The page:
This shawl is knit in two stages, section one is a top down triangular shawl with 4 sts. increase every other row. The center “spine” is 3 sts. knit in the back leg, this gives a little bit of texture and lays nicer (Knitters choice). The increases are at the beginning of the row, at either side of the center spine and at the end of the row. This is the right side, wrong side is knit all the stitches. Section 2 has 6 wedges. 

I've been wearing this shawl very happily and I named it the Hug me Now shawl because it does feel like a big hug when I put it on. The yarn I used made a very light weight and very soft fabric. It's been my go to shawl all summer. When I see knitting friends I'm always asked what pattern I used. Not pattern I just made it up, knit what the yarn dictated. 

But I want to make one too they say, ok I wrote the pattern. This turned out to be a big job for me. First of all I have to reverse engineer it, then write down every single step. No “that goes without saying” everything has to be written down. Often I am a bit insecure with my writing because English is not my mother language and my grammar is ….. well could use some improvement. I have trouble with the commas and the running sentences….. oh well…. Sometimes dear friends will help out! Thank you Ellen Bloom!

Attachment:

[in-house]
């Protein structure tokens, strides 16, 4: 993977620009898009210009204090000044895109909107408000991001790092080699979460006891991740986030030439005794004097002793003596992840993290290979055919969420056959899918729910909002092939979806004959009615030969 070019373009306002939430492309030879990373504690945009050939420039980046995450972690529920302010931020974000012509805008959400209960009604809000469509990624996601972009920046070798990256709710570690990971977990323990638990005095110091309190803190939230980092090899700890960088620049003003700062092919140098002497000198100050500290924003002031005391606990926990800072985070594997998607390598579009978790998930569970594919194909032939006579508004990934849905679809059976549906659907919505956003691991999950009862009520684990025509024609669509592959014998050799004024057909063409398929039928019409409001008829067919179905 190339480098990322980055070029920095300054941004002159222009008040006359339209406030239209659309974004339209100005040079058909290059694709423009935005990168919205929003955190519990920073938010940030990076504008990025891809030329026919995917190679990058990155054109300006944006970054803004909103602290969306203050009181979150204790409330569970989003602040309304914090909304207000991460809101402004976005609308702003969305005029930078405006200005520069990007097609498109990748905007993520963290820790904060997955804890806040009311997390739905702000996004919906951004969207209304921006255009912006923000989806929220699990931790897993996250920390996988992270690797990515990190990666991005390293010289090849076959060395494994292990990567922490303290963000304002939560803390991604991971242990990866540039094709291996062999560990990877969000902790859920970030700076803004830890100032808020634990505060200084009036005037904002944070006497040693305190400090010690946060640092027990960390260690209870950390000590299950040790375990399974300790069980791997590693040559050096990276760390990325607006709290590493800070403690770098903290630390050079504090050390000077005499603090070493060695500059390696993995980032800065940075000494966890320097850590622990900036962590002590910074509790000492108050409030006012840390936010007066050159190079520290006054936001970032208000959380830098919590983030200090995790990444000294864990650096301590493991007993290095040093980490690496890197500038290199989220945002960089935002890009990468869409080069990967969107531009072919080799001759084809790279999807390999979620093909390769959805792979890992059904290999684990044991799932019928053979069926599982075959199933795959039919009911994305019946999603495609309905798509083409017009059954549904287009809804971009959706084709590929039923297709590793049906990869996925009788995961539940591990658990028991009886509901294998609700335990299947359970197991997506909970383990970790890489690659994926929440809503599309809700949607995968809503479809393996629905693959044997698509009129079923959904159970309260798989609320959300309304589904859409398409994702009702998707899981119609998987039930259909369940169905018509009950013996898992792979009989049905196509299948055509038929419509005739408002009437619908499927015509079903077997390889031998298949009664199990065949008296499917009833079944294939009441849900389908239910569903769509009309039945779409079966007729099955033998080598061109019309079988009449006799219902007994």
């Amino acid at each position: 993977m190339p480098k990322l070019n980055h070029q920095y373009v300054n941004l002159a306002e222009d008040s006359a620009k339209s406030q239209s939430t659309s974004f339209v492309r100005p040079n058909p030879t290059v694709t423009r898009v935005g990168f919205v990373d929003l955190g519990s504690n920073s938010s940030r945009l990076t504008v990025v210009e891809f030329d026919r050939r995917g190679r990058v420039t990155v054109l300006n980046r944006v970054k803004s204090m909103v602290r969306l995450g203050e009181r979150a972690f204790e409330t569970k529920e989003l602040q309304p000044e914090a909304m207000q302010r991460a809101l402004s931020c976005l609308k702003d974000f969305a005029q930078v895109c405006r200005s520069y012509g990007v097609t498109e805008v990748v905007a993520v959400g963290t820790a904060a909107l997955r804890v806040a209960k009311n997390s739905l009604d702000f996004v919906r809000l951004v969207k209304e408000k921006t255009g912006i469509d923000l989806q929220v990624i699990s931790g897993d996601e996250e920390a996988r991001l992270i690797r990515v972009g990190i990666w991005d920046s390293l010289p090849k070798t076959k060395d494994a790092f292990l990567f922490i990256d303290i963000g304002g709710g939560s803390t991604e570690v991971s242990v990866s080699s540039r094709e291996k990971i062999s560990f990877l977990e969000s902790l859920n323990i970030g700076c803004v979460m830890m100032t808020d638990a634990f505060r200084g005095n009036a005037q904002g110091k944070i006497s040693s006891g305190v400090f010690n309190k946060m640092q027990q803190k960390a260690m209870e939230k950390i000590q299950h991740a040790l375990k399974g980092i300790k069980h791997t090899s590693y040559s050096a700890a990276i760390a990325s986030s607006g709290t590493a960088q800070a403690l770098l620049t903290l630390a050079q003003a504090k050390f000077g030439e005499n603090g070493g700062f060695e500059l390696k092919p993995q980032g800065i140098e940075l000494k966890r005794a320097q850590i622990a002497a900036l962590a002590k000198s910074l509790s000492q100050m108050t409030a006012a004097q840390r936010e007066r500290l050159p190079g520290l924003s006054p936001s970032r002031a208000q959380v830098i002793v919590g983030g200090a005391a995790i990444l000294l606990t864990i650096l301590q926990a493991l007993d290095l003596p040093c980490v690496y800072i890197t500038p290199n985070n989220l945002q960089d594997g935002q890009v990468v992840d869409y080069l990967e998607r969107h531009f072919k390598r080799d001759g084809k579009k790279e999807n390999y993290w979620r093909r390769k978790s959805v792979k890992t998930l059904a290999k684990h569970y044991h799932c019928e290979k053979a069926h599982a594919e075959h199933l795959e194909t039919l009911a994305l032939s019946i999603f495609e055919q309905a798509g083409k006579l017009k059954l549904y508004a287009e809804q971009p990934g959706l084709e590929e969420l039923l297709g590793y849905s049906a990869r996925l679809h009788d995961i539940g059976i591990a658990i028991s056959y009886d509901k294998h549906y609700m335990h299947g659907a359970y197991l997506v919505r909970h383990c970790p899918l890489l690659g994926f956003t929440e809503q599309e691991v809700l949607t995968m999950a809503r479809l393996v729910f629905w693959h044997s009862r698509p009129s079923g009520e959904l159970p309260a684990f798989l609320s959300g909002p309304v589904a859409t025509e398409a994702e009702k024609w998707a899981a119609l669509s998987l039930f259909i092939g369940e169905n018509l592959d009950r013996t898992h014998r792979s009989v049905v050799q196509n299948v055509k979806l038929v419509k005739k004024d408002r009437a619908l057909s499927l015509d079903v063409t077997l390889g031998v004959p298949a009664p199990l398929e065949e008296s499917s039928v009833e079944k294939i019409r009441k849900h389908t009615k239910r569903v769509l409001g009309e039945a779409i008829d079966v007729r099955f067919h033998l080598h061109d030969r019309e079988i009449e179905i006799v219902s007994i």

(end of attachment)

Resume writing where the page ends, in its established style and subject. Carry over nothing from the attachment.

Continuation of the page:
Happy Knitting

Sunday, August 14, 2016

I miss my blog

I started this blog August 4th 2005! And have more or less kept it going for years. Periodically I have taken a hiatus because of different reasons. Sometimes I just got tired of creating content out of laziness but I always miss it.  I blog about my knitting which is why I started this blog to begin with.

I am a "recipe" knitter and I needed to keep a record of the details for the project I was working on. Writing notes in different scraps of paper or even having notebooks etc. was not efficient. I needed pictures details and most of all a searchable data base. A knitting blog seems to be the perfect solution, I could post pictures stories and details of the projects and when I needed to remember how I did something I could look it up. With the very handy search option "search this blog" on the upper left margin.